statc J£w$ Got Mon€¥: décembre 2013

dimanche 15 décembre 2013

Jewish Center in Brazil Caters to Community Poor

Chabad opens new center for Ten Yad social services program, to serve over 8,000 poor in one of Brazil's largest cities.

A new Jewish Center opened Sunday in São Paulo, Brazil, sponsored by the social services arm of global outreach group Chabad.
The inauguration, which was timed to be close to the Hanukkah holiday, was attended by several dignitaries, including São Paulo Governor Geraldo Alckmin, Jewish community representatives and leading rabbis.
The multi-million dollar center was dedicated in memory of philanthropist Joseph Safra's mother, Esther. The center is part of the "Ten Yad" (lit. "lend a hand" in Hebrew) program, which provides food and social servicesfor São Paulo’s poor.
According to The Rio Times, almost 16.7 million Brazilians live below the national poverty line. In São Paulo, this includes roughly 8,000 Jews.
Ten Yad has provided food for the poor since 1992 through soup kitchens, "meals on wheels" programs for the elderly and disabled, and food collection and distribution programs. In addition, recent expansions have allowed for more intensive social service programs, including aid for the homeless, scholarships, and support systems for orphans and prisoners. 
Rabbi Dovid Weitman, a Chabad representative in São Paulo and chief rabbi of the Sephardic community center there, said the new center was prompted by the desire to ensure that those suffering from poverty “should not live on the margins of society, but should be empowered to participate socially, and to celebrate their own family life-cycle events in dignity, with pride.”
Rabbi Weitman told Chabad representatives that the center's $4.5 million budget is entirely funded by private philanthropists. The center measures six stories high and is open 24 hours per day to provide food, social services, and event catering for the impoverished. It also inludes an ophtalmic clinic, a reading library, and an auditorium.
“This is a truly happening place, where adults and children can hang out in a  constructive environment, make use of the well-equipped game rooms, watch films, enjoy the library, all in  a lively, inviting setting,” said Mrs. Fany Waiswohl, coordinator of the volunteer services. Some 300 volunteers work at the center, in tandem with a team of social workers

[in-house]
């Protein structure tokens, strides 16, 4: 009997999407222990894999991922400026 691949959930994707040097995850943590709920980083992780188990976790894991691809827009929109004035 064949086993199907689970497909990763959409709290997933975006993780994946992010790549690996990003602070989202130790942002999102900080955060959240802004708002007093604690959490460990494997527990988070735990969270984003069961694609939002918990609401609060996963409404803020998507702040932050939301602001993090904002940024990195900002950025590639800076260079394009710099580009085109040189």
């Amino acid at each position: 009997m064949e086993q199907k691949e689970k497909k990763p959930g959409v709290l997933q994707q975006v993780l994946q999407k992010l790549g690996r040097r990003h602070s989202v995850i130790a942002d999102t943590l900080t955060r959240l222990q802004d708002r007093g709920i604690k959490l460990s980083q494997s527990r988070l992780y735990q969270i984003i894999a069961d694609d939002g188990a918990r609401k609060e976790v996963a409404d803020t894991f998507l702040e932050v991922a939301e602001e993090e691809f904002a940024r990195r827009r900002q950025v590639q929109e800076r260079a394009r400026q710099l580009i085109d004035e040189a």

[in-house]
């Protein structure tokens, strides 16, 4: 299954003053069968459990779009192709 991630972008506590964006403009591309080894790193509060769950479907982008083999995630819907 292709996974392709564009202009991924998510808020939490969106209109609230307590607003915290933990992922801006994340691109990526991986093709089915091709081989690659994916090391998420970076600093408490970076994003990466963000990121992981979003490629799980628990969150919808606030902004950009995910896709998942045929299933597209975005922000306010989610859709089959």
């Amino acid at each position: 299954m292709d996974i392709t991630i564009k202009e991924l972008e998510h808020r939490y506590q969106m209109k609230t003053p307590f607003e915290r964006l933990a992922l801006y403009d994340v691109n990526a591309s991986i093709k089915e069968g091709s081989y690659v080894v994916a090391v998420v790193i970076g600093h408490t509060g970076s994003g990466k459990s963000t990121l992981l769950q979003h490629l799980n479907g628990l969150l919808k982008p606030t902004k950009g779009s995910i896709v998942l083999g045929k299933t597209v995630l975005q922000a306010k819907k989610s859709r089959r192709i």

In his remarks at the elaborate Chanukah celebration/dedication, Mr. Safra paid tribute to his mother and her legacy of caring for the needy in Lebanon. “I have seen how Ten Yad started, and how it has developed and grown inspired by the values of Judaism, and I am proud to be part of its expansion," he stated. 

Biden: White House to help Holocaust survivors

WASHINGTON (JTA) – Vice President Joe Biden said the White House will work with the Jewish community to help Holocaust survivors living in poverty.

Speaking at the American Jewish Joint Distribution Committee’s Centennial on Tuesday, Biden said the White House will appoint a special envoy at the Department of Health and Human Services to act as a liaison for survivors and the nonprofit community organizations that serve them.

A partnership with the AmeriCorps VISTA program to increase the number of volunteers helping Holocaust survivors will be established, Biden said. Also, the White House will explore public-private partnerships to increase funding for organizations that work with Holocaust survivors.

“Today our country took a major step forward toward addressing the needs of many Holocaust survivors,” said Michael Siegal, chair of The Jewish Federations of North America board of trustees.

According to JFNA, there are about 120,000 Holocaust survivors in the United States, of which about 25 percent live below the poverty line.

“As Jewish Federations continue to raise needed funds to support social service programs for Holocaust survivors, we will use the momentum from the vice president’s announcement to draw extra attention to this cause,” said Jerry Silverman, the president and CEO of Jewish Federations.  “Enabling Holocaust survivors to age in place is vital for health, comfort and security, and brings dignity to this vulnerable population.”